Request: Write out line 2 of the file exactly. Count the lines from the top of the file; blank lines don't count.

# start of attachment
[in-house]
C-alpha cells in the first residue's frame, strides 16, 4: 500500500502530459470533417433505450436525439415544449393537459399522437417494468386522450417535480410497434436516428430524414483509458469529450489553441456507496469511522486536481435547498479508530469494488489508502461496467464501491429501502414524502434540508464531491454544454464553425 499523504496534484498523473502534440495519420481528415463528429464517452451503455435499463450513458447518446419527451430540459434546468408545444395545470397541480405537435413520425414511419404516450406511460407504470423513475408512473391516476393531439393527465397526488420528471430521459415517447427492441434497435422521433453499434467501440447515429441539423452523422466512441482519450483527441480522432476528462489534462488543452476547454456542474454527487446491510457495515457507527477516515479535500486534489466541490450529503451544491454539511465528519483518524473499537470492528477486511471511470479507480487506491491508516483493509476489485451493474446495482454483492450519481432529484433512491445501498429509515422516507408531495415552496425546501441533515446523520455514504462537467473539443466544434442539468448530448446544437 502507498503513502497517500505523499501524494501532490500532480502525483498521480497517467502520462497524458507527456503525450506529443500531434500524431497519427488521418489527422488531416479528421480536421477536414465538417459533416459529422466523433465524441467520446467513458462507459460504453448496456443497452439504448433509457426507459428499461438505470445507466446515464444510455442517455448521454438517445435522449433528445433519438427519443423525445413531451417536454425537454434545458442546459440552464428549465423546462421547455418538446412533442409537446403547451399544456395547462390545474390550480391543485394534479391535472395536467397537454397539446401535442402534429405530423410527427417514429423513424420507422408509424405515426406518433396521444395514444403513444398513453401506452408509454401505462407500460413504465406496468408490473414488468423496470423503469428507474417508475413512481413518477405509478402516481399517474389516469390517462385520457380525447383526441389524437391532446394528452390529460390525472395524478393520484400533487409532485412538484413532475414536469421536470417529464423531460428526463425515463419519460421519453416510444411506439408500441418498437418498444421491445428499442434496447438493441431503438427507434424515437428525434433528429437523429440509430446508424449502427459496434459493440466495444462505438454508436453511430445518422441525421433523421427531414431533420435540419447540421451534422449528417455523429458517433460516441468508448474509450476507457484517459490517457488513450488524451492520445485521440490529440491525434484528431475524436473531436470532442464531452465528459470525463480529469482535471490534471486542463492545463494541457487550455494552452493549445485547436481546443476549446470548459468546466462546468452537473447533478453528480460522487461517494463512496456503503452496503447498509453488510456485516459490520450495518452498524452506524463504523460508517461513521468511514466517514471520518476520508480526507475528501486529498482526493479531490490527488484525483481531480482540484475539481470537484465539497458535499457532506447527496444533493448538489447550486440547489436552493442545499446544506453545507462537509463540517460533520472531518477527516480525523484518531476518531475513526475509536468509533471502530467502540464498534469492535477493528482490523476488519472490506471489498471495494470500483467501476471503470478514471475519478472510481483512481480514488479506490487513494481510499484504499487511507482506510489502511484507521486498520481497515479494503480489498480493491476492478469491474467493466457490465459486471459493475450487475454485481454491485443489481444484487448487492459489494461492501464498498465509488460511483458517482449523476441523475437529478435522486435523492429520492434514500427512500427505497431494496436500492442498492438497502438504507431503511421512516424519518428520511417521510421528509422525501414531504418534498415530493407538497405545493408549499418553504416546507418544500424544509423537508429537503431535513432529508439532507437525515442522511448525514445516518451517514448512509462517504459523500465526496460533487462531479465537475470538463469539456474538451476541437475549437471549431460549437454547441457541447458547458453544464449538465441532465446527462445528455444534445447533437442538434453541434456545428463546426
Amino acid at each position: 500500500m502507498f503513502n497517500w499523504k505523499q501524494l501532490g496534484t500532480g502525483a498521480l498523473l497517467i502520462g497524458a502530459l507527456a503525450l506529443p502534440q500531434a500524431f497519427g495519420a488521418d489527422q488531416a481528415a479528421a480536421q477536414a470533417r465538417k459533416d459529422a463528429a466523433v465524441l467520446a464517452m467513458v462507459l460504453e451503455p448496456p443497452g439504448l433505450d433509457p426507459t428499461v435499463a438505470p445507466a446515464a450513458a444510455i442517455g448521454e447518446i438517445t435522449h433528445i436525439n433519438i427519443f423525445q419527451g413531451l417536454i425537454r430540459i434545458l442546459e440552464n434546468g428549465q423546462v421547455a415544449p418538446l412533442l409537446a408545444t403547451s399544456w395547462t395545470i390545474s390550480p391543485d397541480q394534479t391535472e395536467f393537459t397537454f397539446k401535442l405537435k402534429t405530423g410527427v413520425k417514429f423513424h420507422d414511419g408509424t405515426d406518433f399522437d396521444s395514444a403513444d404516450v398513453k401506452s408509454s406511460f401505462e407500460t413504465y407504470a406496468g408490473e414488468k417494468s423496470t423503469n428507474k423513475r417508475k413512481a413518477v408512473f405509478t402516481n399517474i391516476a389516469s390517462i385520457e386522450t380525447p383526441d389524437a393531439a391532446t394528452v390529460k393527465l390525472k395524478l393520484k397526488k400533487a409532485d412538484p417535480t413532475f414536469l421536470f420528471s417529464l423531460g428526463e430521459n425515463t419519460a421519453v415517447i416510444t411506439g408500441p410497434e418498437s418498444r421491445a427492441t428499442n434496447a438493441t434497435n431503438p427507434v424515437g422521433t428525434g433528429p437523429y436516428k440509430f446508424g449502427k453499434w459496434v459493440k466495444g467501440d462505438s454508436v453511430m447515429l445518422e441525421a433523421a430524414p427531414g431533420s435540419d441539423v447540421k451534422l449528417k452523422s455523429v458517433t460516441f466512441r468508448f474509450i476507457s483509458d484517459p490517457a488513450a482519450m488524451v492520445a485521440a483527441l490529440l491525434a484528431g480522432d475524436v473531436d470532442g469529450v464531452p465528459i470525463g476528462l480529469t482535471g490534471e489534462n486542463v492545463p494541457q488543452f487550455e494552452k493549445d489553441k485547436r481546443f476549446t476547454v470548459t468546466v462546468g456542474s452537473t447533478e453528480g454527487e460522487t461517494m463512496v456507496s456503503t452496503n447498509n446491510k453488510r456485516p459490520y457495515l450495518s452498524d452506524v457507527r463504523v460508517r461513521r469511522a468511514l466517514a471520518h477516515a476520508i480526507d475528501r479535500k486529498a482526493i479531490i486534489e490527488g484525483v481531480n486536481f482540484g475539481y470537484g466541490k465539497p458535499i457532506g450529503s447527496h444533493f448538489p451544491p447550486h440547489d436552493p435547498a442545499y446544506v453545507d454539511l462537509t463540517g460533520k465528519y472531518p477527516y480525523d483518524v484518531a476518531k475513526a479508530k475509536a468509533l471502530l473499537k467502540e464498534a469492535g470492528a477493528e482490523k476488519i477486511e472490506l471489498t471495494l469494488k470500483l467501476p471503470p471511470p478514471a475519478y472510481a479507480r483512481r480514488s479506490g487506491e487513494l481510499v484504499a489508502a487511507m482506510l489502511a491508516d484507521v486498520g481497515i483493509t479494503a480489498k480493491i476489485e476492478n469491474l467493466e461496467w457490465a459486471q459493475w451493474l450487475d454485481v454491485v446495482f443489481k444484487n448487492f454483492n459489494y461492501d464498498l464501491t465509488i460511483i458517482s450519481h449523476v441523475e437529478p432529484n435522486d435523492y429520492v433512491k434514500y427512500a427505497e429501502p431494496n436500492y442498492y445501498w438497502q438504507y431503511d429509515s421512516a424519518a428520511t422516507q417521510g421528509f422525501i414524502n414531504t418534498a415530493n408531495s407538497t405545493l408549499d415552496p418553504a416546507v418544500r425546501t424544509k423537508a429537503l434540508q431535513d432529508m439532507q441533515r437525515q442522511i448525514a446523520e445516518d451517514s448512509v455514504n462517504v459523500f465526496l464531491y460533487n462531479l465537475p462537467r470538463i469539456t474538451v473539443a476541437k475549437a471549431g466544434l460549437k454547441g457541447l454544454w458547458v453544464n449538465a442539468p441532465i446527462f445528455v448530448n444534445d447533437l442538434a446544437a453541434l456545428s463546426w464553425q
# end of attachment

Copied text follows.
C-alpha cells in the first residue's frame, strides 16, 4: 500500500502530459470533417433505450436525439415544449393537459399522437417494468386522450417535480410497434436516428430524414483509458469529450489553441456507496469511522486536481435547498479508530469494488489508502461496467464501491429501502414524502434540508464531491454544454464553425 499523504496534484498523473502534440495519420481528415463528429464517452451503455435499463450513458447518446419527451430540459434546468408545444395545470397541480405537435413520425414511419404516450406511460407504470423513475408512473391516476393531439393527465397526488420528471430521459415517447427492441434497435422521433453499434467501440447515429441539423452523422466512441482519450483527441480522432476528462489534462488543452476547454456542474454527487446491510457495515457507527477516515479535500486534489466541490450529503451544491454539511465528519483518524473499537470492528477486511471511470479507480487506491491508516483493509476489485451493474446495482454483492450519481432529484433512491445501498429509515422516507408531495415552496425546501441533515446523520455514504462537467473539443466544434442539468448530448446544437 502507498503513502497517500505523499501524494501532490500532480502525483498521480497517467502520462497524458507527456503525450506529443500531434500524431497519427488521418489527422488531416479528421480536421477536414465538417459533416459529422466523433465524441467520446467513458462507459460504453448496456443497452439504448433509457426507459428499461438505470445507466446515464444510455442517455448521454438517445435522449433528445433519438427519443423525445413531451417536454425537454434545458442546459440552464428549465423546462421547455418538446412533442409537446403547451399544456395547462390545474390550480391543485394534479391535472395536467397537454397539446401535442402534429405530423410527427417514429423513424420507422408509424405515426406518433396521444395514444403513444398513453401506452408509454401505462407500460413504465406496468408490473414488468423496470423503469428507474417508475413512481413518477405509478402516481399517474389516469390517462385520457380525447383526441389524437391532446394528452390529460390525472395524478393520484400533487409532485412538484413532475414536469421536470417529464423531460428526463425515463419519460421519453416510444411506439408500441418498437418498444421491445428499442434496447438493441431503438427507434424515437428525434433528429437523429440509430446508424449502427459496434459493440466495444462505438454508436453511430445518422441525421433523421427531414431533420435540419447540421451534422449528417455523429458517433460516441468508448474509450476507457484517459490517457488513450488524451492520445485521440490529440491525434484528431475524436473531436470532442464531452465528459470525463480529469482535471490534471486542463492545463494541457487550455494552452493549445485547436481546443476549446470548459468546466462546468452537473447533478453528480460522487461517494463512496456503503452496503447498509453488510456485516459490520450495518452498524452506524463504523460508517461513521468511514466517514471520518476520508480526507475528501486529498482526493479531490490527488484525483481531480482540484475539481470537484465539497458535499457532506447527496444533493448538489447550486440547489436552493442545499446544506453545507462537509463540517460533520472531518477527516480525523484518531476518531475513526475509536468509533471502530467502540464498534469492535477493528482490523476488519472490506471489498471495494470500483467501476471503470478514471475519478472510481483512481480514488479506490487513494481510499484504499487511507482506510489502511484507521486498520481497515479494503480489498480493491476492478469491474467493466457490465459486471459493475450487475454485481454491485443489481444484487448487492459489494461492501464498498465509488460511483458517482449523476441523475437529478435522486435523492429520492434514500427512500427505497431494496436500492442498492438497502438504507431503511421512516424519518428520511417521510421528509422525501414531504418534498415530493407538497405545493408549499418553504416546507418544500424544509423537508429537503431535513432529508439532507437525515442522511448525514445516518451517514448512509462517504459523500465526496460533487462531479465537475470538463469539456474538451476541437475549437471549431460549437454547441457541447458547458453544464449538465441532465446527462445528455444534445447533437442538434453541434456545428463546426